5. Migrating to a Data Driven (Micro Services) Architecture in the Cloud:  The Intelligent Business operating model is one where Data Serves People and masters Process and Technology.  Businesses need to redefine their operating model so they are not limited by the straitjacket of legacy ‘process models’, so that they can embrace a much more Agile approach.  Processes will need to be dynamically reconfigured to meet the rapidly changing needs of customers and reconfigure what the business is delivering as Services.   Your AI and Machine Learning Algorithms are your source of competitive advantage. MACH (microservices, API-first, cloud-native SaaS, headless) are the design principles behind modern enterprise technology. Built to integrate easily, these technologies are helping companies untangle and step off their legacy tools. With a modular design, MACH solutions give businesses the freedom to choose from the best tools on the market today and provide a structure that makes it easy to add, replace, or remove technologies in the future.Over time we can then migrate away from the ERP, CRM platforms and in their place you need dramatically downsized and become what Technologists call ‘Micro Services’ – at a fraction of the cost.   Microservices are an architectural and organizational approach to software development where software is composed of small independent services that communicate over well-defined APIs.  Microservices can be developed by your #CTO, a trusted software vendor and/or provided OpenSource. We connect the Data Model to the micro-services with APIs which can be delivered by your #CDAO and #CTO working together and mastered by your integrated Data Model.   As you build more, you can pull more and more logic away from those complex monolithic ERP and CRM platforms.  The business becomes more agile and data driven by design!  As more logic moves into your Data estate, your monolithic business process systems (CRM, ERP, SCM etc) can be dramatically downsized and replaced with ‘Micro Services’ at a fraction of the cost.
  6. Servant Leadership – Data Serves People.  It’s all about people!!  And three key communities that need to be addressed.  The first community are your (external) Customers (mentioned in principle 1, Customer is King or Queen) – you must be using Data & AI to develop products and services that make a difference to the end customer.  The second community is the people within the organisation – the whole concept of the Intelligent Business is to ensure that the Data in your business serves the people in your business to help them make better decisions, which improve service to the end customer and allow the organisation to deliver better revenues, lower costs and improved ESG outcomes. That means upskilling the whole business and developing amongst other things ‘citizen’ data scientists as well as ownership of data amongst the whole employee population.  The third population is the Data & Analytics team themselves, and the job of the effective Data Leader is to create, grow and nurture a great team and provide them with exciting work that delivers transformational products and services for the other two populations.   Data rarely delivers value in isolation, it’s when it’s combined with other activities that it becomes an enabler, and a multiplier of value creation.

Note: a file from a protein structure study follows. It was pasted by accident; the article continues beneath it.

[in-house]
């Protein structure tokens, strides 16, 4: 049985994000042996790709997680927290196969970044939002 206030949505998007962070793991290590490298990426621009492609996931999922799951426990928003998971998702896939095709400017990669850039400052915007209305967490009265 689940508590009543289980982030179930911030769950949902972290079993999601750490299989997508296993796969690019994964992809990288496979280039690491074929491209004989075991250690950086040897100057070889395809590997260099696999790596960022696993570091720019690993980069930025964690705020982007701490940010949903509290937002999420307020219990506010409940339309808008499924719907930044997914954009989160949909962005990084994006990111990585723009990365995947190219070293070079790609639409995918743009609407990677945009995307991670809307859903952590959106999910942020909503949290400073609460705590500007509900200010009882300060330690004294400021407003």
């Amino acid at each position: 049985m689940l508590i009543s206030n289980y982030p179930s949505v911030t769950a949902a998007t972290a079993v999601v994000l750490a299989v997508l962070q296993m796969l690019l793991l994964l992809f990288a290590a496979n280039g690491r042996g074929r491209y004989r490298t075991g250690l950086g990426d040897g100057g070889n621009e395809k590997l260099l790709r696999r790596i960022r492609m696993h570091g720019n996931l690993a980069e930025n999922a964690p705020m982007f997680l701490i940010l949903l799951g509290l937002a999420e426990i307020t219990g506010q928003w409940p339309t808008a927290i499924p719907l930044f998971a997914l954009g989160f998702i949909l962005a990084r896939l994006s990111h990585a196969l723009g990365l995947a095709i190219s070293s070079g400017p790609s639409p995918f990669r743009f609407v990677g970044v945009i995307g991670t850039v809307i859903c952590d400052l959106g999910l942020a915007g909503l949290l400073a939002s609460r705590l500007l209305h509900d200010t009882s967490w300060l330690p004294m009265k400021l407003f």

7. Data Strategy Spins the Business Strategy:  The graphic below talks to this.  Many of you will have heard of the ‘FlyWheel’ concept from Jim Collins and his famous business book ‘From Good to Great’.  Of those, quite a few will know that Jeff Bezos took that concept, and his strategy was to use input and output KPIs and associated Data and Analytics to spin the fly wheel at Amazon faster than anyone else!  with Amazon you need a Data Strategy that spins your Business Strategy.The famous quote of General Omar Bradley is that ‘Strategy is for Amateurs and Professionals discuss logistics!’ The key logistics here is that for a Business Strategy (powered by Data) is that Data is both an Input and an Output.  Too many companies only focus on the output data and the metrics associated Revenue, Profit, Free Cash Flow etc.  These measures are obviously critical, but they only tell you how you have done – they are ‘backward looking’ by Design.  The leading businesses (like Amazon), look at Input Metrics as well as Output Metrics, after all Data is the fuel of the business and therefore drives the processes that operate the business.  Input Metrics could include Page Views, Stock Availability, Price, Discounts, Convenience. For those organisations, Data becomes the master of process and technology in your strategy and input (as well as output) metrics are the fuel and instrumentation that drive you forward!  How your business (or organisation) chooses to differentiate and deliver sustainable competitive performance, data and analytics capabilities will be a Valuable, Rare, Difficult to Imitate and the Organisation therein will be both key to delivering that Competitive Performance as well as Measuring and Managing it.


The Intelligent Business and the Seven Habits of the Highly Effective Data, Analytics and AI Leader are my first steps towards creating an empirical framework that organisations and leaders can utilise to deliver sustained and sustainable value from Data, Analytics and AI.